The STATE of Texas, Appellant, v. Harold Lloyd HOFFMAN, Appellee.
The State appeals an order of the district court granting appellee Harold Lloyd Hoffman's motion to quash the indictment in this cause. See State v. Moreno, 807 S.W.2d 327, 334 (Tex.Crim.App.1991); Tex.Code Crim. Proc. Ann. art. 44.01(a)(1) (West Supp.1999). The indictment alleges that on or about August 27, 1998, Hoffman
did then and there having been convicted of the felony offense of Theft, in cause number 17,799 in the District Court of Milam County, Texas, ․ on the docket of said Court and entitled The State of Texas vs. Harold Hoffman, intentionally and knowingly possess a firearm before the fifth anniversary of the defendant's release from supervision under parole following the conviction of said felony․
See Tex. Penal Code Ann. § 46.04(a)(1) (West 1994). Hoffman successfully moved to quash the indictment on the ground that it does not allege an offense. Because this is a question of law, we review the district court's ruling de novo. See Guzman v. State, 955 S.W.2d 85, 89 (Tex.Crim.App.1997).
Section 46.04 prohibits the possession of firearms by convicted felons under certain circumstances. Section 46.04(a) reads in part:
A person who has been convicted of a felony commits an offense if he possesses a firearm:
(1) after conviction and before the fifth anniversary of the person's release from confinement following conviction of the felony or the person's release from supervision under community supervision, parole, or mandatory supervision, whichever date is later․
It is Hoffman's contention that the statute should be read to prohibit the possession of a firearm by a felon (1) for a period of five years following the felon's release from confinement after conviction or (2) while the convicted felon is on community supervision, parole, or mandatory supervision, whichever is later.1 Under Hoffman's interpretation, section 46.04(a)(1) does not prohibit a felon's possession of a firearm for a five-year period following his release from supervision. Instead, Hoffman urges that a convicted felon may lawfully possess a firearm following his release from supervision provided more than five years have passed since his release from confinement.
The State argues that Hoffman's interpretation of the statute departs from the literal text of the statute and fails to give effect to its plain meaning. See Rent v. State, 982 S.W.2d 382, 385 (Tex.Crim.App.1998); Boykin v. State, 818 S.W.2d 782, 785 (Tex.Crim.App.1991). According to the State, section 46.04(a)(1) prohibits the possession of a firearm by a convicted felon (1) for a period of five years following the felon's release from confinement or (2) for a period of five years following the felon's release from supervision under community supervision, parole, or mandatory supervision, whichever is later. We agree with the State's reading of the statute.
When a statute is clear and unambiguous, a court must give effect to its plain meaning unless to do so would lead to absurd consequences that the legislature could not possibly have intended. Boykin, 818 S.W.2d at 785. Section 46.04(a)(1) clearly prohibits the possession of a firearm by a convicted felon before the fifth anniversary of his release from supervision. This Court is not permitted to depart from the literal language of section 46.04(a)(1) and effectively amend the statute to eliminate this provision. Hoffman's only justification for departing from the statute's plain language is that it is necessary to give effect to the phrase “whichever date is later.” Hoffman argues that because a convicted felon must be released from custody before he can be placed on community supervision, parole, or mandatory supervision, the fifth anniversary of his release from supervision will always be later than the fifth anniversary of his release from confinement. This argument misapprehends the purpose served by the phrase in question.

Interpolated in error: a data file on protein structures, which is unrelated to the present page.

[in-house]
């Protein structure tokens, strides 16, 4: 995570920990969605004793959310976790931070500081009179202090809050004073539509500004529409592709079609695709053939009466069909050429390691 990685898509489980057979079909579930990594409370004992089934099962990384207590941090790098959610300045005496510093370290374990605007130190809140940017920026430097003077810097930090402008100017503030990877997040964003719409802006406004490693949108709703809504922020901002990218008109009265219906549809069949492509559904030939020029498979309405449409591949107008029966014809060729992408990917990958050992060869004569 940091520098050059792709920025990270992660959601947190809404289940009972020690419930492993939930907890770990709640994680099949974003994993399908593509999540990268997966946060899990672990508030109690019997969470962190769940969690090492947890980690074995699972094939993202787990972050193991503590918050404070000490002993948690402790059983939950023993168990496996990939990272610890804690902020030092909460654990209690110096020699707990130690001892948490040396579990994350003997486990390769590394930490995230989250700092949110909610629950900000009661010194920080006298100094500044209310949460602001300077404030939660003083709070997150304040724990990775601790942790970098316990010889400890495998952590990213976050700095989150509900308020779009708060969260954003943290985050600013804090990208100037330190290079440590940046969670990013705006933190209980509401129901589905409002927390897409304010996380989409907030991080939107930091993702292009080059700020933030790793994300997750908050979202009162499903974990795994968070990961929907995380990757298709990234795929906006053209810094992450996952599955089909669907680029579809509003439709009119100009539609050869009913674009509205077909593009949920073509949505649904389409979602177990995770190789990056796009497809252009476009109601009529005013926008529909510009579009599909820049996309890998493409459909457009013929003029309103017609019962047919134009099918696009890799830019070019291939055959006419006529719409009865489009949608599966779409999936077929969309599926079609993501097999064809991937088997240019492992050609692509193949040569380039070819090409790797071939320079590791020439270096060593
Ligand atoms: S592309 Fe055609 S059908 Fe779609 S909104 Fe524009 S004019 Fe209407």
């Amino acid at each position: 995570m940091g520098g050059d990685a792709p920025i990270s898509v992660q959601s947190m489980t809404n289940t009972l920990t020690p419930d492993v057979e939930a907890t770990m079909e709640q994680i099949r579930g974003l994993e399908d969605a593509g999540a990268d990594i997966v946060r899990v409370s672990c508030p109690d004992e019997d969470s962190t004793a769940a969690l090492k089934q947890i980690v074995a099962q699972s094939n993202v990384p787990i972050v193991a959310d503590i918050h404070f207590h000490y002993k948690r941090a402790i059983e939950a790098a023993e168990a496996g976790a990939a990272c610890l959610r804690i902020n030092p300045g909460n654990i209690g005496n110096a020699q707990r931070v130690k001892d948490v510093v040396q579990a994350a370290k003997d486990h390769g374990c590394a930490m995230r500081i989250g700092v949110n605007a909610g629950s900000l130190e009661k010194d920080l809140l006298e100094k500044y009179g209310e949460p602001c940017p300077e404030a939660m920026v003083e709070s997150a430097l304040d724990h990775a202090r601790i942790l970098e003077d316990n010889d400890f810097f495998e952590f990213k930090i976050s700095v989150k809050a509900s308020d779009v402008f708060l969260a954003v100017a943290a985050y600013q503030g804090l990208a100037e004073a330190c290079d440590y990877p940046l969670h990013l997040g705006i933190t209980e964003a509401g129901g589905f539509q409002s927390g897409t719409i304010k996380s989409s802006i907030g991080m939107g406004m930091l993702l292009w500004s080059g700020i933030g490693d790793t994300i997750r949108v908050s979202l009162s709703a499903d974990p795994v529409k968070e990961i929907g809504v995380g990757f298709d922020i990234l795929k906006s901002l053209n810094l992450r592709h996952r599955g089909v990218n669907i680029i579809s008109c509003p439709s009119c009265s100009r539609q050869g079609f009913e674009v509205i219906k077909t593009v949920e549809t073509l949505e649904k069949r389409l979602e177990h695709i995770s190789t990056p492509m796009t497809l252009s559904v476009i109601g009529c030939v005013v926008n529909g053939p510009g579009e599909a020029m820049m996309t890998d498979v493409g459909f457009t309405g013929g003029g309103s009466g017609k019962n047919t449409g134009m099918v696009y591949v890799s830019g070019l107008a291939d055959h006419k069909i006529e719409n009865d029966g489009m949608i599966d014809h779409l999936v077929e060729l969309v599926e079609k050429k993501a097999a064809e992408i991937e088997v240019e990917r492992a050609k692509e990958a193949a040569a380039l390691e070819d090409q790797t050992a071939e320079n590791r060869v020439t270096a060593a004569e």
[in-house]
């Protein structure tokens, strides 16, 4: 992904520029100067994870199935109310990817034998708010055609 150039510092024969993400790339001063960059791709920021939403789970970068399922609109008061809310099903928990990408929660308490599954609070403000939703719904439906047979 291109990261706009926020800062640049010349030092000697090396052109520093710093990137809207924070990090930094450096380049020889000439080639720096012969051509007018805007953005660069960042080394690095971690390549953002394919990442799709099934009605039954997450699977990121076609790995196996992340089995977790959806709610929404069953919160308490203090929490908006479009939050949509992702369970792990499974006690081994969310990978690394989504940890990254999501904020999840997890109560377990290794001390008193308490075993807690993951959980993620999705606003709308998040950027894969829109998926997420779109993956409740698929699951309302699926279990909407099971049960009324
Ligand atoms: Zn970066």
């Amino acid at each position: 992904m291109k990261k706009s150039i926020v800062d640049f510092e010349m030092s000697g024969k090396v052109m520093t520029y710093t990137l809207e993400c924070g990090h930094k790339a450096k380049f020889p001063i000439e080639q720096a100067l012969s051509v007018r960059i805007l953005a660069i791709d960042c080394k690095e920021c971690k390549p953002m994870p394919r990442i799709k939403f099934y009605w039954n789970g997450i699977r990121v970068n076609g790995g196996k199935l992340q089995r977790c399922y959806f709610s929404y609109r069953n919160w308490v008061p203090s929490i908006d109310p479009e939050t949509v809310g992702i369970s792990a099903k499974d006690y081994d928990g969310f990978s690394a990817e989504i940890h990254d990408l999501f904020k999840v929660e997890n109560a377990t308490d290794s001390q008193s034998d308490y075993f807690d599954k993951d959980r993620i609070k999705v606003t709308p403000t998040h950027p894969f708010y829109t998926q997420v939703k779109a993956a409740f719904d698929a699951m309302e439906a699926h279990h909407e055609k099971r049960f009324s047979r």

We agree that section 46.04(a)(1) is not a model of draftsmanship. Nonetheless, we believe it is subject to only one reasonable interpretation. Because supervision will always be “later” than confinement (or in lieu thereof), the phrase “whichever date is later” conveys the meaning that a convicted felon is prohibited from possessing a firearm until five years after his release from confinement unless he serves community supervision, parole, or mandatory supervision after or in lieu of confinement, in which case the prohibition continues until five years after his release from supervision. Applying section 46.04(a)(1) as written does not render any portion of the statute superfluous or redundant.
The indictment in this cause alleges that Hoffman intentionally and knowingly possessed a firearm before the fifth anniversary of his release from supervision under parole following his felony conviction for theft. This allegation states an offense under the clear and unambiguous language of section 46.04(a)(1). The district court erred by ruling otherwise.
The district court's order quashing the indictment is reversed and the cause is remanded for further proceedings.
1. Hoffman did not file a brief in this Court. Our understanding of Hoffman's contentions is derived from his motion to quash and his arguments before the district court.
J. WOODFIN JONES, Justice.